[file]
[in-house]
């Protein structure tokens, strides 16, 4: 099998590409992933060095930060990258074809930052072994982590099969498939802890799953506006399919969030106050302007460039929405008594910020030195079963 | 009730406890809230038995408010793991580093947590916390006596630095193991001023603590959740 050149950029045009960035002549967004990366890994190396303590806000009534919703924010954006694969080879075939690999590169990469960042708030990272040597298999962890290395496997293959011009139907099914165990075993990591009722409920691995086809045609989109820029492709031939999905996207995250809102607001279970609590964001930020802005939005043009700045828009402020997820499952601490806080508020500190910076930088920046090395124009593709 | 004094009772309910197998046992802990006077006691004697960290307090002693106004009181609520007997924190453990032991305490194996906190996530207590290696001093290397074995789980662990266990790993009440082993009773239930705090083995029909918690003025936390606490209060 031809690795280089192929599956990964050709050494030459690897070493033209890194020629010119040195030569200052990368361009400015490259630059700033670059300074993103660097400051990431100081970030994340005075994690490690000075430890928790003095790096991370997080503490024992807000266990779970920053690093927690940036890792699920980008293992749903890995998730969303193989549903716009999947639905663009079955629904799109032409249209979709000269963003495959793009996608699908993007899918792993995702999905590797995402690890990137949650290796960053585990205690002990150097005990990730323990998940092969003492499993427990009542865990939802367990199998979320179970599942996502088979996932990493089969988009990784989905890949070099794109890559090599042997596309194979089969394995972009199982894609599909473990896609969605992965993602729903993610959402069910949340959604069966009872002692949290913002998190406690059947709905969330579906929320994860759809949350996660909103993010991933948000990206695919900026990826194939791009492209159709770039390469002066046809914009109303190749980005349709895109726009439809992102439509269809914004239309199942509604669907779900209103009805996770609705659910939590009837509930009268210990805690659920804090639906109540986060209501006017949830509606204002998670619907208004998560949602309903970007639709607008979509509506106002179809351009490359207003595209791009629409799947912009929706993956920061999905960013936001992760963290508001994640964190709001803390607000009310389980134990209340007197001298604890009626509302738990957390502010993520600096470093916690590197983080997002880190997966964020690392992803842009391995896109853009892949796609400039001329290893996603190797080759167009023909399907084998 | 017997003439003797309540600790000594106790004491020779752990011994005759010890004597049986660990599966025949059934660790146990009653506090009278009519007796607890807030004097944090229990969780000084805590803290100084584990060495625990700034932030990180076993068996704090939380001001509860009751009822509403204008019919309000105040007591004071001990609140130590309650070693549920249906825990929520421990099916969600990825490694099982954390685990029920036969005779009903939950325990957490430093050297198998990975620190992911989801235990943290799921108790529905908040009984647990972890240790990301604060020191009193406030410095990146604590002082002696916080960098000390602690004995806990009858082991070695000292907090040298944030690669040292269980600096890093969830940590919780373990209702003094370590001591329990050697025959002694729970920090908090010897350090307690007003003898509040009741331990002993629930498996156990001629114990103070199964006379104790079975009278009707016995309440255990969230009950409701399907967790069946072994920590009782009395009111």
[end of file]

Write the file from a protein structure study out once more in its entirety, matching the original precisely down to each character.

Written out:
[in-house]
């Protein structure tokens, strides 16, 4: 099998590409992933060095930060990258074809930052072994982590099969498939802890799953506006399919969030106050302007460039929405008594910020030195079963 | 009730406890809230038995408010793991580093947590916390006596630095193991001023603590959740 050149950029045009960035002549967004990366890994190396303590806000009534919703924010954006694969080879075939690999590169990469960042708030990272040597298999962890290395496997293959011009139907099914165990075993990591009722409920691995086809045609989109820029492709031939999905996207995250809102607001279970609590964001930020802005939005043009700045828009402020997820499952601490806080508020500190910076930088920046090395124009593709 | 004094009772309910197998046992802990006077006691004697960290307090002693106004009181609520007997924190453990032991305490194996906190996530207590290696001093290397074995789980662990266990790993009440082993009773239930705090083995029909918690003025936390606490209060 031809690795280089192929599956990964050709050494030459690897070493033209890194020629010119040195030569200052990368361009400015490259630059700033670059300074993103660097400051990431100081970030994340005075994690490690000075430890928790003095790096991370997080503490024992807000266990779970920053690093927690940036890792699920980008293992749903890995998730969303193989549903716009999947639905663009079955629904799109032409249209979709000269963003495959793009996608699908993007899918792993995702999905590797995402690890990137949650290796960053585990205690002990150097005990990730323990998940092969003492499993427990009542865990939802367990199998979320179970599942996502088979996932990493089969988009990784989905890949070099794109890559090599042997596309194979089969394995972009199982894609599909473990896609969605992965993602729903993610959402069910949340959604069966009872002692949290913002998190406690059947709905969330579906929320994860759809949350996660909103993010991933948000990206695919900026990826194939791009492209159709770039390469002066046809914009109303190749980005349709895109726009439809992102439509269809914004239309199942509604669907779900209103009805996770609705659910939590009837509930009268210990805690659920804090639906109540986060209501006017949830509606204002998670619907208004998560949602309903970007639709607008979509509506106002179809351009490359207003595209791009629409799947912009929706993956920061999905960013936001992760963290508001994640964190709001803390607000009310389980134990209340007197001298604890009626509302738990957390502010993520600096470093916690590197983080997002880190997966964020690392992803842009391995896109853009892949796609400039001329290893996603190797080759167009023909399907084998 | 017997003439003797309540600790000594106790004491020779752990011994005759010890004597049986660990599966025949059934660790146990009653506090009278009519007796607890807030004097944090229990969780000084805590803290100084584990060495625990700034932030990180076993068996704090939380001001509860009751009822509403204008019919309000105040007591004071001990609140130590309650070693549920249906825990929520421990099916969600990825490694099982954390685990029920036969005779009903939950325990957490430093050297198998990975620190992911989801235990943290799921108790529905908040009984647990972890240790990301604060020191009193406030410095990146604590002082002696916080960098000390602690004995806990009858082991070695000292907090040298944030690669040292269980600096890093969830940590919780373990209702003094370590001591329990050697025959002694729970920090908090010897350090307690007003003898509040009741331990002993629930498996156990001629114990103070199964006379104790079975009278009707016995309440255990969230009950409701399907967790069946072994920590009782009395009111």